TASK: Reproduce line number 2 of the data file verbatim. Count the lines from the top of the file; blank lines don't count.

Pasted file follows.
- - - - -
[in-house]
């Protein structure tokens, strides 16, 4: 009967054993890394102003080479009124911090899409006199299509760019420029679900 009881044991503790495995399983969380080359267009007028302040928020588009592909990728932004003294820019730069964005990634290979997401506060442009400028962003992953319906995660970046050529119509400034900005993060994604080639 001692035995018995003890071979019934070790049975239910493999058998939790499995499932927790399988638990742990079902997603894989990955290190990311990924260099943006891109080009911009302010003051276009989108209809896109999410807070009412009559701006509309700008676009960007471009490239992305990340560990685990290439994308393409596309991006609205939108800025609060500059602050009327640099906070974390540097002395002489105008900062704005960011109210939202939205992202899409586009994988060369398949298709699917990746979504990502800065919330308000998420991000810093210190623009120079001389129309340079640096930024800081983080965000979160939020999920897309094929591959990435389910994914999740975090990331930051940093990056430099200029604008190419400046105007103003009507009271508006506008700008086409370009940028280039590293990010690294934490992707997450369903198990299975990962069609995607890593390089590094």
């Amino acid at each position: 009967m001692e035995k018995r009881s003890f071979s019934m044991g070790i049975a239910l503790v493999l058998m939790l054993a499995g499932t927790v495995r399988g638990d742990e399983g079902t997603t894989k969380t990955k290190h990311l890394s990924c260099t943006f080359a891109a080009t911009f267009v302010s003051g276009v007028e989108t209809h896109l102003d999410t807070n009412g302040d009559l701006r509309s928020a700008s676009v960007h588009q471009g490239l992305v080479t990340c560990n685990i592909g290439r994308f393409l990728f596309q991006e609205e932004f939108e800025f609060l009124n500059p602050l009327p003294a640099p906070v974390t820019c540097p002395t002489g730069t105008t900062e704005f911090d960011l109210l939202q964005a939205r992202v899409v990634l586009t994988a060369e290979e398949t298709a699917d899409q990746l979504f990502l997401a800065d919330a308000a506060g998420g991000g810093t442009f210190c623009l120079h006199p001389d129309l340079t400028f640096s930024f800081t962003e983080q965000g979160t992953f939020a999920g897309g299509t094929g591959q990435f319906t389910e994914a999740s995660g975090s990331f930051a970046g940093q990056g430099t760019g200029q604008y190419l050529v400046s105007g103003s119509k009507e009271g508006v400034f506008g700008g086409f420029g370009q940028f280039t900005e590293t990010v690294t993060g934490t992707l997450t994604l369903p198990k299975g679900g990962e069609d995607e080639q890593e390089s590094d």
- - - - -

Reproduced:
């Protein structure tokens, strides 16, 4: 009967054993890394102003080479009124911090899409006199299509760019420029679900 009881044991503790495995399983969380080359267009007028302040928020588009592909990728932004003294820019730069964005990634290979997401506060442009400028962003992953319906995660970046050529119509400034900005993060994604080639 001692035995018995003890071979019934070790049975239910493999058998939790499995499932927790399988638990742990079902997603894989990955290190990311990924260099943006891109080009911009302010003051276009989108209809896109999410807070009412009559701006509309700008676009960007471009490239992305990340560990685990290439994308393409596309991006609205939108800025609060500059602050009327640099906070974390540097002395002489105008900062704005960011109210939202939205992202899409586009994988060369398949298709699917990746979504990502800065919330308000998420991000810093210190623009120079001389129309340079640096930024800081983080965000979160939020999920897309094929591959990435389910994914999740975090990331930051940093990056430099200029604008190419400046105007103003009507009271508006506008700008086409370009940028280039590293990010690294934490992707997450369903198990299975990962069609995607890593390089590094």